Canada: Pensions @ Gowlings - January 12, 2009

Last Updated: January 13 2009

Edited by Daniel Hayhurst


  • More News About Pension Reform
  • Other Issues Arising Out of Economic Conditions
  • Montreal Trust case

More News About Pension Reform

On January 9, 2009, the federal Minister of Finance, the Honourable Jim Flaherty, released a discussion paper on improving the framework for federally regulated private pension plans. This discussion paper follows an announcement in November that the federal government would provide temporary solvency relief (i.e. extend the payment period from 5 to 10 years) to federally regulated pension plans that have been affected by substantial declines in the equity markets. Similar relief has recently been proposed by other governments including Ontario, Alberta, and Quebec. The federal announcement also closely follows recent reform discussions in Ontario, Alberta, and Nova Scotia.

The federal government has invited submissions on the issues addressed in the discussion paper and will accept submissions until midnight, March 16, 2009. Minister Flaherty also announced that the federal government will consult with provinces and territories concerning pension regulation. A federal-provincial working group of senior officials has been established to discuss pension issues.

It appears that recent tumultuous economic events, coinciding with longstanding and repeated concerns about the structure of the pension system in Canada, may actually lead to some form of consensus and provide Canadian politicians with the opportunity and political will to make positive changes to the way in which pensions are regulated and operate.

Other Issues Arising Out of Economic Conditions

a. Comments from OSFI

Regulators have also responded to the recent downturn in capital markets. In December, the Superintendent of Financial Institutions (Canada) published a letter concerning the market downturn and ongoing market volatility which reiterated comments raised in PBSA Update 29 wherein OSFI encouraged pension plan administrators to understand their risk tolerances and to undertake scenario testing in order to help identify potential exposures and take initiatives to manage risks prudently to safeguard pension benefits. The Superintendent notes that it is "essential that plan sponsors and administrators carefully consider the implications of the market downturn on their pension plans."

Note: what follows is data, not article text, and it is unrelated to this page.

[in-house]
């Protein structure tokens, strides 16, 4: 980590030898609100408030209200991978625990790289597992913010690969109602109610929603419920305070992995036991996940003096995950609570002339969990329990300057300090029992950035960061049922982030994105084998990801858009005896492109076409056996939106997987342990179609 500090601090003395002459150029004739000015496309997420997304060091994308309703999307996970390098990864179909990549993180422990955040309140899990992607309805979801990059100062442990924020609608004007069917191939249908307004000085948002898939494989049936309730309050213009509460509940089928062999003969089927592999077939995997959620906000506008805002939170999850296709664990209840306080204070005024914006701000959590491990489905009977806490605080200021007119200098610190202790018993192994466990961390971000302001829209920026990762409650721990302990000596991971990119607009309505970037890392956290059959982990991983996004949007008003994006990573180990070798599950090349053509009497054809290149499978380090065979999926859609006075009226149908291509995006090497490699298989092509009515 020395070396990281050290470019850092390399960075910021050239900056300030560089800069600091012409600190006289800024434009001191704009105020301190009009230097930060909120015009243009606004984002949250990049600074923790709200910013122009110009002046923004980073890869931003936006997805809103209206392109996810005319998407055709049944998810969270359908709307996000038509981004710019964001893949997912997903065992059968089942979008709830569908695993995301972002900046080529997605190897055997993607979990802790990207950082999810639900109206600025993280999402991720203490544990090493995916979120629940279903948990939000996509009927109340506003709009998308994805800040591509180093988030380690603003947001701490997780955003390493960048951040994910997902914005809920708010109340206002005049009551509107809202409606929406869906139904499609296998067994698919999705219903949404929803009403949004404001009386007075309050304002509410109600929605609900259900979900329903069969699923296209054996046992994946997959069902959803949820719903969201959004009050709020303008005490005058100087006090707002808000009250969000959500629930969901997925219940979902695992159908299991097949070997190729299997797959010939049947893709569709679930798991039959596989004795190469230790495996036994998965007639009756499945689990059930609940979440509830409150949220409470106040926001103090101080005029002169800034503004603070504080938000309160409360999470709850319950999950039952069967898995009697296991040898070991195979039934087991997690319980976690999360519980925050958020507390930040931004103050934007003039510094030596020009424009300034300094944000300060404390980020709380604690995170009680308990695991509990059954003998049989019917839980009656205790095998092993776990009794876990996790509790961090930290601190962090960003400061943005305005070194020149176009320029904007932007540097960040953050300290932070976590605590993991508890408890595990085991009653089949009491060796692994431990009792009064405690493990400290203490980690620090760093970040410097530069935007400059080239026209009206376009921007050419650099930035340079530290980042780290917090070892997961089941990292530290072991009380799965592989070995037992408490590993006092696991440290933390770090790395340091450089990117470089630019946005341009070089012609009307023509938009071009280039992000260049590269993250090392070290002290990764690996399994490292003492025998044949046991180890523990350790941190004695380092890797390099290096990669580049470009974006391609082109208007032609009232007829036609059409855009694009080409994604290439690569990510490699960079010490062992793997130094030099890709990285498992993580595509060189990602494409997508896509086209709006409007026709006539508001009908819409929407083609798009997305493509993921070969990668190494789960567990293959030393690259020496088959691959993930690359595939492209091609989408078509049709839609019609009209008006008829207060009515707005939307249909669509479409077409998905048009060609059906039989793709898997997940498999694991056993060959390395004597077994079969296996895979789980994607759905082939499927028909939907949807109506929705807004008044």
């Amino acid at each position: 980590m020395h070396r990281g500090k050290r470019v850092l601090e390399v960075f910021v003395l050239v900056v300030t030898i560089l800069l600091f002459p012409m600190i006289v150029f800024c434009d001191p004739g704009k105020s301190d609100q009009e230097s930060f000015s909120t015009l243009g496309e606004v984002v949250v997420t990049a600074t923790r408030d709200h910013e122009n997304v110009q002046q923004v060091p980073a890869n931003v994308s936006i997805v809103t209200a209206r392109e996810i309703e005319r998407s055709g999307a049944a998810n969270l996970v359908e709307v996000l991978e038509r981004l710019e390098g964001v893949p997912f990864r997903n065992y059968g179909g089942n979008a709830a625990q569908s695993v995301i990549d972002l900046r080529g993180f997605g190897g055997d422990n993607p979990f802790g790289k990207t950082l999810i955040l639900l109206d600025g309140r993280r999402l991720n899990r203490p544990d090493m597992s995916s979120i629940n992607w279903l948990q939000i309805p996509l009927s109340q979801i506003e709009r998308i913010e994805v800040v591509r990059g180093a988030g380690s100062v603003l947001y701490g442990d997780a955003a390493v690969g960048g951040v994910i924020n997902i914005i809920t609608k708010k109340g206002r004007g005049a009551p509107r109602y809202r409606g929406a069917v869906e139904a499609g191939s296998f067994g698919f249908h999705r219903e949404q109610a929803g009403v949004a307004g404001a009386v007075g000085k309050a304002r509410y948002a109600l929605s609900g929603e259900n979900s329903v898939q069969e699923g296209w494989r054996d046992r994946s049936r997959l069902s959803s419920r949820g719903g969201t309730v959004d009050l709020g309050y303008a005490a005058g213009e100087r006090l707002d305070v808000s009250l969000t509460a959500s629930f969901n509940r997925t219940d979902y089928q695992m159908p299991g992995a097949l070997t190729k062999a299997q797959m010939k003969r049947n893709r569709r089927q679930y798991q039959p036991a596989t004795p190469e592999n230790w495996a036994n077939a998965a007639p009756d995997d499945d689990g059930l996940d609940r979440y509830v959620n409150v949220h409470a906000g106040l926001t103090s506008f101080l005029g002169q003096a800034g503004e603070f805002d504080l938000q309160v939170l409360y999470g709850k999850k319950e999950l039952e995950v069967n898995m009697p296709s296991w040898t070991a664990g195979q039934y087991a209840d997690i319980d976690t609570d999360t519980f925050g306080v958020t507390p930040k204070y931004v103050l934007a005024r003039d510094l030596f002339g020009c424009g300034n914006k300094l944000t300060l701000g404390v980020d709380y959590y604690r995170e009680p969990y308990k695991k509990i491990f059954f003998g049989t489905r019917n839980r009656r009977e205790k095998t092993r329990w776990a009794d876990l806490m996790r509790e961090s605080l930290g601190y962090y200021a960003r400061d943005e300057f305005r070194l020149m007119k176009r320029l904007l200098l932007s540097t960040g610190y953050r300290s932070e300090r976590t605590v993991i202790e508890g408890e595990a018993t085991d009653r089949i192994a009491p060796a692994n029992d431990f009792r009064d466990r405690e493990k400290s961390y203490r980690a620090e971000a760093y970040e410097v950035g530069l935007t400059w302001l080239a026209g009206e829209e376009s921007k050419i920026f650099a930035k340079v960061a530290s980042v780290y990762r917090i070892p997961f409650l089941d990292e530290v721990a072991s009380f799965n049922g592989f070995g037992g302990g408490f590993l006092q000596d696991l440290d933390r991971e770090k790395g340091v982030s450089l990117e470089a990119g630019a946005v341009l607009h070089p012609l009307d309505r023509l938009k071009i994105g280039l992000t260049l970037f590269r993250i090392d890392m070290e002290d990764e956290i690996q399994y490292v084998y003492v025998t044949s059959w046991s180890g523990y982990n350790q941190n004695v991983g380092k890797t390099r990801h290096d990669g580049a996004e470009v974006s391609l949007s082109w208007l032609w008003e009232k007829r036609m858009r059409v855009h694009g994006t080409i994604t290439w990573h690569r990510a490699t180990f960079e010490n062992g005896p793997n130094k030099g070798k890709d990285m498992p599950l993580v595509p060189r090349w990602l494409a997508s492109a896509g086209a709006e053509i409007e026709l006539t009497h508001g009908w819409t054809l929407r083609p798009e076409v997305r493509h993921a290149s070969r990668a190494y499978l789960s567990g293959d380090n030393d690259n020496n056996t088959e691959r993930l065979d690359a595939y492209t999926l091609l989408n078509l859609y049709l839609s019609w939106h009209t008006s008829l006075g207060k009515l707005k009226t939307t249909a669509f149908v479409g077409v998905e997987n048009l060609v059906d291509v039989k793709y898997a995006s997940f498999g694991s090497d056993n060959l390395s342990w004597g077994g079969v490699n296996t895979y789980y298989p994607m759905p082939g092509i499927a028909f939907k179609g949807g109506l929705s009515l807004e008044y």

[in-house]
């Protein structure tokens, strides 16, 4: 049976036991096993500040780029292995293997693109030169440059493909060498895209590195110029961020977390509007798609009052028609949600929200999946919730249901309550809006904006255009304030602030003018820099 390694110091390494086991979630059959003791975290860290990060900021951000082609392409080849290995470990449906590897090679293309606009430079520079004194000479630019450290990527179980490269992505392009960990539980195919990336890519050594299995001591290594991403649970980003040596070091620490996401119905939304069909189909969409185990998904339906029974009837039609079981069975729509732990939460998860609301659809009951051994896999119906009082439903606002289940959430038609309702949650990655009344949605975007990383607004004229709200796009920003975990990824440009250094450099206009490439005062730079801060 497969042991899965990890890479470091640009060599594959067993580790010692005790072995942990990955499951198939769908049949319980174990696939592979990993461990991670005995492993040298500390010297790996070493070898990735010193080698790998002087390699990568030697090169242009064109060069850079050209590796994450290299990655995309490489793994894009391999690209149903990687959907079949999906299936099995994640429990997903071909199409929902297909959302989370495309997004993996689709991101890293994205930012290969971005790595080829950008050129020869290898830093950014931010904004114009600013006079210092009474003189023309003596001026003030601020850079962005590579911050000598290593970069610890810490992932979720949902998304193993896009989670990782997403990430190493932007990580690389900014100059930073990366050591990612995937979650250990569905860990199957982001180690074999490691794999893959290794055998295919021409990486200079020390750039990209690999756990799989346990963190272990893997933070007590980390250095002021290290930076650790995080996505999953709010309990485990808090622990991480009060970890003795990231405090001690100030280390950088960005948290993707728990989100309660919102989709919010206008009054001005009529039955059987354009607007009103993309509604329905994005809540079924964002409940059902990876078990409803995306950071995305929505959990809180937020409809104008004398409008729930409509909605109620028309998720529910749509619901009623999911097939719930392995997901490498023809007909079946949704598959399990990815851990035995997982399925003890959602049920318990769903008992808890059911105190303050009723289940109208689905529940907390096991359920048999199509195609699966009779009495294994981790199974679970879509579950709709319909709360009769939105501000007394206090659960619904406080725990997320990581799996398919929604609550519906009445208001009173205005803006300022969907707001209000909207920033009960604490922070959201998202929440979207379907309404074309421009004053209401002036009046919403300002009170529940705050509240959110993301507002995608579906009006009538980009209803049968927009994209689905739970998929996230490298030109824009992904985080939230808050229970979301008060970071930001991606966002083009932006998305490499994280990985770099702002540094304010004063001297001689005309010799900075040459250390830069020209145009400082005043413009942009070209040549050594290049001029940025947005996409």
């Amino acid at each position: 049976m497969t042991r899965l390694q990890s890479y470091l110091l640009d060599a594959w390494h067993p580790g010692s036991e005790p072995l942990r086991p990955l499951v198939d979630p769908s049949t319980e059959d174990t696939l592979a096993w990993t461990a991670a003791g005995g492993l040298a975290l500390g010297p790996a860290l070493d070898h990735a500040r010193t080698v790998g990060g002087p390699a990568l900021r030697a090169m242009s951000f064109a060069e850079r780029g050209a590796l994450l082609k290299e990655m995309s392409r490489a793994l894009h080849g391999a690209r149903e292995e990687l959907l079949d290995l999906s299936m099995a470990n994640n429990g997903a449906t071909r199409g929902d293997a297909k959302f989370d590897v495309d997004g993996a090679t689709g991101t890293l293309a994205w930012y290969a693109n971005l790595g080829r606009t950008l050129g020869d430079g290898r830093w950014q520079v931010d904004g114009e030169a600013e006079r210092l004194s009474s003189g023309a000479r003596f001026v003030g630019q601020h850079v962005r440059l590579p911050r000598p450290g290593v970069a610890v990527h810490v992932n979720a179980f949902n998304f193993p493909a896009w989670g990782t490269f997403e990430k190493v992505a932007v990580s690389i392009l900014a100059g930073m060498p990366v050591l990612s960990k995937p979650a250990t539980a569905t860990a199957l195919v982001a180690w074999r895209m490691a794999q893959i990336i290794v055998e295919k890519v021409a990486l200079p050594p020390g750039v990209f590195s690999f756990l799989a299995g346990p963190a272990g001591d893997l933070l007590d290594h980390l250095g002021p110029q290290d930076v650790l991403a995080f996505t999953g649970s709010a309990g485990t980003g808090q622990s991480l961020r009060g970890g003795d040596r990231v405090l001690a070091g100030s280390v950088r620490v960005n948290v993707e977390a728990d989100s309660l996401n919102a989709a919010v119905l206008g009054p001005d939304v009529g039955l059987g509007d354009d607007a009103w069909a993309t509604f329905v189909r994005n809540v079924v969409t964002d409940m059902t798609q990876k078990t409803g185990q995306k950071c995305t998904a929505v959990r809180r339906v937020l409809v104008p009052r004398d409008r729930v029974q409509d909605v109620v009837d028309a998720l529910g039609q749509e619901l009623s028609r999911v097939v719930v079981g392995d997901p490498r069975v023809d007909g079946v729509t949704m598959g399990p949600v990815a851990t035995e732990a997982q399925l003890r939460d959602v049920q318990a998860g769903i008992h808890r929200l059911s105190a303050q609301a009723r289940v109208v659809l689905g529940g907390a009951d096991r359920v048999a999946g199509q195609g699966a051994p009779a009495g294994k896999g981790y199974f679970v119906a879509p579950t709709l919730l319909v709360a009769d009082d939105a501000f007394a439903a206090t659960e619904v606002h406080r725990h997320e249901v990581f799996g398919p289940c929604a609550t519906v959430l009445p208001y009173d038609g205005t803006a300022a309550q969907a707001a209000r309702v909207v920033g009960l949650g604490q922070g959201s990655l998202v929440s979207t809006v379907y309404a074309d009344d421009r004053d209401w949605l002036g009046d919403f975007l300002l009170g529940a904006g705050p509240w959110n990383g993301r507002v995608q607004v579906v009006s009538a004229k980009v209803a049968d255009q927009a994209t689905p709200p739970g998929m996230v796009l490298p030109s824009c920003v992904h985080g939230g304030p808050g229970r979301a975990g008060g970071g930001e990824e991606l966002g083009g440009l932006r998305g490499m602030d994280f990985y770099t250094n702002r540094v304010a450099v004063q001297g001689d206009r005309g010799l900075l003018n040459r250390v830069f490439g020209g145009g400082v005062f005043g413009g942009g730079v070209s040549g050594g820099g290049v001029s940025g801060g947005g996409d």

b. Comments from Canadian Securities Regulators

At the same time, Canada's securities regulators are taking a closer look at the potential impact of pension liabilities on public issuers. On January 8, 2009 they published CSA Staff Notice 51-328 Continuous Disclosure Considerations Related to Current Economic Conditions. In the notice, securities regulators state that, if an issuer has a "material defined benefit pension plan", the management discussion and analysis ("MD&A") that is required to be filed with an issuer's financial statements and provided to investors should discuss such issues as the anticipated impact of the funded status on future contributions and pension expenses, risks associated with the pension plan (including any expected increase in future contributions). Plan sponsors that are public issuers should carefully consider these disclosure issues. We are aware of a number of situations where sponsors have been specifically requested by the Ontario Securities Commission to address the status of potential pension liabilities.

In the current economic environment, when it comes to pensions provided by public companies, sponsors must be prepared to address concerns of all stakeholders - plan beneficiaries, investors and regulators.

c. Financial and Other Covenants

Employers who sponsor defined benefit plans need to consider whether recent economic conditions have any implications for them in the context of commercial covenants related to such plans that they may have given to lenders or others.

Montreal Trust case

On January 7, 2009, the Financial Services Tribunal of Ontario (the "FST") released its decision in the case involving Montreal Trust Company of Canada ("Montreal Trust"), Montreal Trust Member Surplus Committee (the "Committee") and the Superintendent of Financial Services (the "Superintendent").